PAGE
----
ancient seat of the Icelandic bishops, Skalholt, was the
centre of ecclesiastic and worldly power, culture, and
education for centuries. The first of 32 catholic bishops
took his seat there in 1056 and in the wake of the
reformation in 1540 13 Lutheran bishops sat there
until 1801, when the seat was
moved to the capital. The country became
one see again in 1798. The northern see was
established in 1106.
Most of the few
artefacts preserved from the older churches of Skalholt are kept in the National
Museum in Reykjavik. Late in the 18th century some books were printed
at Skalholt, among them the first one in the Icelandic language.
historic traces are the ruins of a fortress for the
defence of the place, constructed in 1548, a monument stands on the spot,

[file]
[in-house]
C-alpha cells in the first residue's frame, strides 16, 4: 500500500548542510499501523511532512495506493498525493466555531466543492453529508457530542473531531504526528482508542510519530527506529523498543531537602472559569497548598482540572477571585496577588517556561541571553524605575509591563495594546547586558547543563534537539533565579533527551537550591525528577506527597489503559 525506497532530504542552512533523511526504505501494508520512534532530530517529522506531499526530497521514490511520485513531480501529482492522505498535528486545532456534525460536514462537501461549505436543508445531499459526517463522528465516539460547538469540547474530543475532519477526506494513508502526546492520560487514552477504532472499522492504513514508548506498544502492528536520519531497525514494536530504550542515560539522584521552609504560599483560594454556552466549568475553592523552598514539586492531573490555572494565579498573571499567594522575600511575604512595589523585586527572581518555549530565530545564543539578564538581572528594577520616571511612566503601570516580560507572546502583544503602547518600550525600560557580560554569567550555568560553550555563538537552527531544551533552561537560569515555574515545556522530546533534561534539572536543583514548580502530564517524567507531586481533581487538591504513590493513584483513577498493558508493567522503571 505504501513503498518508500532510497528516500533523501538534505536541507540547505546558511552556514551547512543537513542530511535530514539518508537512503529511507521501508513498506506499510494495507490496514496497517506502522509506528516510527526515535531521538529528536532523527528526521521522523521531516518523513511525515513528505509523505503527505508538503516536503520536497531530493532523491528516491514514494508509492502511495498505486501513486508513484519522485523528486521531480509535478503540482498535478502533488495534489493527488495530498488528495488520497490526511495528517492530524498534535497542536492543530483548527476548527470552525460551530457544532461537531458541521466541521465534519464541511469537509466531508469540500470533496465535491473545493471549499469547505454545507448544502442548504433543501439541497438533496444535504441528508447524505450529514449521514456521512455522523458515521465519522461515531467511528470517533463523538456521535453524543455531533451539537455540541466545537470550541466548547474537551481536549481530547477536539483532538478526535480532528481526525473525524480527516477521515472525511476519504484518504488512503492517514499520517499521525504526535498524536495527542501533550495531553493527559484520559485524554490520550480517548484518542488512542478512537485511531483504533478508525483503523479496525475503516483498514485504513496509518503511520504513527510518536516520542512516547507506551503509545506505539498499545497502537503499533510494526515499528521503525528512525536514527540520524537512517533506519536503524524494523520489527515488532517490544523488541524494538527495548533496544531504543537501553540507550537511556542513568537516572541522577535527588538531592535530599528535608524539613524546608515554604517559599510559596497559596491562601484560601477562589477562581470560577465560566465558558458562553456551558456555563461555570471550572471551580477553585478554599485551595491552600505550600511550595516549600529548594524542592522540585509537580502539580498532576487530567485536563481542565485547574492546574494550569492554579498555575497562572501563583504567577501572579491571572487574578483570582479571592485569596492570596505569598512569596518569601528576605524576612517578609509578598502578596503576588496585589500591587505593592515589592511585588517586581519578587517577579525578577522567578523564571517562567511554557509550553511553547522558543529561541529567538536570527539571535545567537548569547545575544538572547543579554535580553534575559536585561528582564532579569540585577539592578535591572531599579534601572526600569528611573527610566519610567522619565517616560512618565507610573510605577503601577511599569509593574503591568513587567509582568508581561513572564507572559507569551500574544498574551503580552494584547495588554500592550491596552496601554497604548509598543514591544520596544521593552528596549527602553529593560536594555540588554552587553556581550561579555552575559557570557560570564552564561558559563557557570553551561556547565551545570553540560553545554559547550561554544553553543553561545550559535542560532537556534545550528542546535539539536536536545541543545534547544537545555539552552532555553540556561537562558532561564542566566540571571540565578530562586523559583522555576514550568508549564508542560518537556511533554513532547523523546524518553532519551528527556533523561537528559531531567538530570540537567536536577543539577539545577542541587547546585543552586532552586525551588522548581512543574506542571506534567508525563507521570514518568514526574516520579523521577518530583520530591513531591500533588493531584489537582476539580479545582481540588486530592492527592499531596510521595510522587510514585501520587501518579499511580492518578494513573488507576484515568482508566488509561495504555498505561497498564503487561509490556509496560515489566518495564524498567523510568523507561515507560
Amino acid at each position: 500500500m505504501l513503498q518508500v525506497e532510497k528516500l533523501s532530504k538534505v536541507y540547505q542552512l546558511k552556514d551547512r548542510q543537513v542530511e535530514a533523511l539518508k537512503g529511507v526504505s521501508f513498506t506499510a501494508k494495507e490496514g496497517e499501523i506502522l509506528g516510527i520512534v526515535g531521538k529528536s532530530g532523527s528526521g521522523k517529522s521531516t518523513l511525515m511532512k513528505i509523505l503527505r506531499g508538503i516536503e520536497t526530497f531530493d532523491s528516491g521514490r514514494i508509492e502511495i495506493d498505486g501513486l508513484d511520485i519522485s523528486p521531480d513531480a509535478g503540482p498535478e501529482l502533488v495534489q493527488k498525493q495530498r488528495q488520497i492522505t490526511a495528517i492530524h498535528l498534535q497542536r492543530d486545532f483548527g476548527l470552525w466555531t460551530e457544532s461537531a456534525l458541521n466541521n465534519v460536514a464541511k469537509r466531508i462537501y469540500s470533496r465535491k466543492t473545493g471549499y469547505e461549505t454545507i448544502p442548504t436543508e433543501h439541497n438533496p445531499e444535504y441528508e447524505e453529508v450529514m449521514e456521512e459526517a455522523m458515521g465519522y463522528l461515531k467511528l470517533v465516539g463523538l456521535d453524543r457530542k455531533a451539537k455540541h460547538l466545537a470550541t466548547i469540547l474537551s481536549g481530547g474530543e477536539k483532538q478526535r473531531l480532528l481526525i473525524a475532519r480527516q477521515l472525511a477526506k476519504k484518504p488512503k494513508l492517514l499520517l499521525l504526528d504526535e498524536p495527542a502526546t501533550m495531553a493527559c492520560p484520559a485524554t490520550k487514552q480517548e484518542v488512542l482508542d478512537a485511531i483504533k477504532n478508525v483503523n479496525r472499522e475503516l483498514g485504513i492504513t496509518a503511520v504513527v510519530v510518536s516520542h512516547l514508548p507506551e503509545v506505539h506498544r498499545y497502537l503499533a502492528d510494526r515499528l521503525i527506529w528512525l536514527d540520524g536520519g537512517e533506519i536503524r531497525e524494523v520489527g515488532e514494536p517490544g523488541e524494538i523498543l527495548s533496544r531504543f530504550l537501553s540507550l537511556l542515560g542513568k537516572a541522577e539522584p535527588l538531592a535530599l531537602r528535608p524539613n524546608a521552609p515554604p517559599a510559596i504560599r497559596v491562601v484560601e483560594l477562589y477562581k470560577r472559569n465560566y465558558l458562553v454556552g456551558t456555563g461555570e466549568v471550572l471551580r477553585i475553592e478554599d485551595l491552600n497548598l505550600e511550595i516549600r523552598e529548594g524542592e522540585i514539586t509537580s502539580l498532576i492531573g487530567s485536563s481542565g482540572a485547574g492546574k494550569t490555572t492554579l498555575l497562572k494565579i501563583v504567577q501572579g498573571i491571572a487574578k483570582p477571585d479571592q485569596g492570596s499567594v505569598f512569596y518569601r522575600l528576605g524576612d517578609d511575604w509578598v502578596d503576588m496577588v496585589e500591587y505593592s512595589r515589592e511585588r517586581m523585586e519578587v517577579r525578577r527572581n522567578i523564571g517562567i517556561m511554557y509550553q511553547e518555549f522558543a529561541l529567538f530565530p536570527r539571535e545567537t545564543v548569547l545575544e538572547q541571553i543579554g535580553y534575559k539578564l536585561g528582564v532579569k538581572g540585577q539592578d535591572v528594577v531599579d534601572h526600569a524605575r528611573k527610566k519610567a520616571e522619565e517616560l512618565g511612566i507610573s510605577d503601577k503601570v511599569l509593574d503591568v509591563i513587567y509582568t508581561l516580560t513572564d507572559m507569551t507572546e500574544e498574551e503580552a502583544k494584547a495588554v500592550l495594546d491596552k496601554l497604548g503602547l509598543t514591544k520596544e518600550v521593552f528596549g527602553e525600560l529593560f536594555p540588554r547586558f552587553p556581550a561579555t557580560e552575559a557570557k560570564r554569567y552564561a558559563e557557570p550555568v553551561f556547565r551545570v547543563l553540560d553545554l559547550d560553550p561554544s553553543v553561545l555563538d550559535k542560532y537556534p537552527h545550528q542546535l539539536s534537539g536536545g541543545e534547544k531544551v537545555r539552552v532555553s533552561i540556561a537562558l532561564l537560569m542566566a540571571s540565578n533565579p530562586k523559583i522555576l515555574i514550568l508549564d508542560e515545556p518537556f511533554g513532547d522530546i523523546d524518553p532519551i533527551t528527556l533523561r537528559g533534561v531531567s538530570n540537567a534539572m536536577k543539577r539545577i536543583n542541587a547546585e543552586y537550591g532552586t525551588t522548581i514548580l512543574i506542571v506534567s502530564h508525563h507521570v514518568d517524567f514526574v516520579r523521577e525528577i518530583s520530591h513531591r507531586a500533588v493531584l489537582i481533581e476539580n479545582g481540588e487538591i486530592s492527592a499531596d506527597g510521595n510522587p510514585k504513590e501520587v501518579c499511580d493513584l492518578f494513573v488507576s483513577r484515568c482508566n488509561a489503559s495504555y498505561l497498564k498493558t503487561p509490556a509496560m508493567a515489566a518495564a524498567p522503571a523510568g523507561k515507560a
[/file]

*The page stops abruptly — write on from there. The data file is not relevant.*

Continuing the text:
where the last catholic bishop and his two sons were
beheaded in 1550, a cairn originally built by the students
of the school in the past has been reconstructed and a part
of the sub terrain walk between the churches, the school and
the dwellings of the bishops has been reconstructed as well.
Many topographical names in the area are tightly connected with
historical events. The former churches, 10 of them altogether, were
built of unendurable material, wood. At least two of them were much
larger than the present one (consecrated in 1963), two were consumed
by fire, and other two were destroyed by bad weather. During the
excavation for the foundations of the present church, a stone coffin
of bishop Pall Jonsson (†1211) was discovered and is now on display
in the church's cellar. There has been a school in Skalholt from the
beginning and nowadays its buildings are used as a hotel in summer.
Two Icelandic female artists, both deceased, decorated the church
(stained windows and the altarpiece).
SKALHOLT HISTORICAL TRAIL